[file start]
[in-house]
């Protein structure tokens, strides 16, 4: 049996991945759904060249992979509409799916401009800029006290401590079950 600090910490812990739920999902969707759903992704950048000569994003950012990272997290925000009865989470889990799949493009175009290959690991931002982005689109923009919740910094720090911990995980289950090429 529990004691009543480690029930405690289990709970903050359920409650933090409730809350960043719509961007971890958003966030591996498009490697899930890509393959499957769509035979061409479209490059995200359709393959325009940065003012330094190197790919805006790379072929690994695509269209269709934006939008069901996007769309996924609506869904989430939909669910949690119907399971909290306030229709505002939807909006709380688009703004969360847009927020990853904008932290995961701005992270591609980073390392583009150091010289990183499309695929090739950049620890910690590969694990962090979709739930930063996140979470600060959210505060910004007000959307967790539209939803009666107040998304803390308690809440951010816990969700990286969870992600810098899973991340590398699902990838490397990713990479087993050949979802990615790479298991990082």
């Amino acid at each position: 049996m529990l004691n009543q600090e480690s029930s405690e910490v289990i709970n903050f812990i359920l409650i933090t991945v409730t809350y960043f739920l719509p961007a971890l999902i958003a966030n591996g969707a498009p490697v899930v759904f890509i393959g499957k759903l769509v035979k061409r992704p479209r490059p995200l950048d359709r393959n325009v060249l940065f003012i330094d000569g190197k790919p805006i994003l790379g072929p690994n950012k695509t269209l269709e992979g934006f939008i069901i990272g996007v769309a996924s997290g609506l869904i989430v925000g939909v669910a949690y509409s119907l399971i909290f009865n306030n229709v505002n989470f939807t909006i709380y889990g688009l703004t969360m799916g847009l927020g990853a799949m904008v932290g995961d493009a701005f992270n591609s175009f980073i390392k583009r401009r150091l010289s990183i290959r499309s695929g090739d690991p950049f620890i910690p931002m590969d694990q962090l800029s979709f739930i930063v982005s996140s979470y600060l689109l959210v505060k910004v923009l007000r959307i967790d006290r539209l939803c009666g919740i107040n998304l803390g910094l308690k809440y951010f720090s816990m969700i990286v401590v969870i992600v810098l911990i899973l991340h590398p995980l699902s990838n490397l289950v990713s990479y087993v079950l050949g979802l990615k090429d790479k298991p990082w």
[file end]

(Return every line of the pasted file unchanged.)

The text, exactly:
[in-house]
């Protein structure tokens, strides 16, 4: 049996991945759904060249992979509409799916401009800029006290401590079950 600090910490812990739920999902969707759903992704950048000569994003950012990272997290925000009865989470889990799949493009175009290959690991931002982005689109923009919740910094720090911990995980289950090429 529990004691009543480690029930405690289990709970903050359920409650933090409730809350960043719509961007971890958003966030591996498009490697899930890509393959499957769509035979061409479209490059995200359709393959325009940065003012330094190197790919805006790379072929690994695509269209269709934006939008069901996007769309996924609506869904989430939909669910949690119907399971909290306030229709505002939807909006709380688009703004969360847009927020990853904008932290995961701005992270591609980073390392583009150091010289990183499309695929090739950049620890910690590969694990962090979709739930930063996140979470600060959210505060910004007000959307967790539209939803009666107040998304803390308690809440951010816990969700990286969870992600810098899973991340590398699902990838490397990713990479087993050949979802990615790479298991990082």
């Amino acid at each position: 049996m529990l004691n009543q600090e480690s029930s405690e910490v289990i709970n903050f812990i359920l409650i933090t991945v409730t809350y960043f739920l719509p961007a971890l999902i958003a966030n591996g969707a498009p490697v899930v759904f890509i393959g499957k759903l769509v035979k061409r992704p479209r490059p995200l950048d359709r393959n325009v060249l940065f003012i330094d000569g190197k790919p805006i994003l790379g072929p690994n950012k695509t269209l269709e992979g934006f939008i069901i990272g996007v769309a996924s997290g609506l869904i989430v925000g939909v669910a949690y509409s119907l399971i909290f009865n306030n229709v505002n989470f939807t909006i709380y889990g688009l703004t969360m799916g847009l927020g990853a799949m904008v932290g995961d493009a701005f992270n591609s175009f980073i390392k583009r401009r150091l010289s990183i290959r499309s695929g090739d690991p950049f620890i910690p931002m590969d694990q962090l800029s979709f739930i930063v982005s996140s979470y600060l689109l959210v505060k910004v923009l007000r959307i967790d006290r539209l939803c009666g919740i107040n998304l803390g910094l308690k809440y951010f720090s816990m969700i990286v401590v969870i992600v810098l911990i899973l991340h590398p995980l699902s990838n490397l289950v990713s990479y087993v079950l050949g979802l990615k090429d790479k298991p990082w």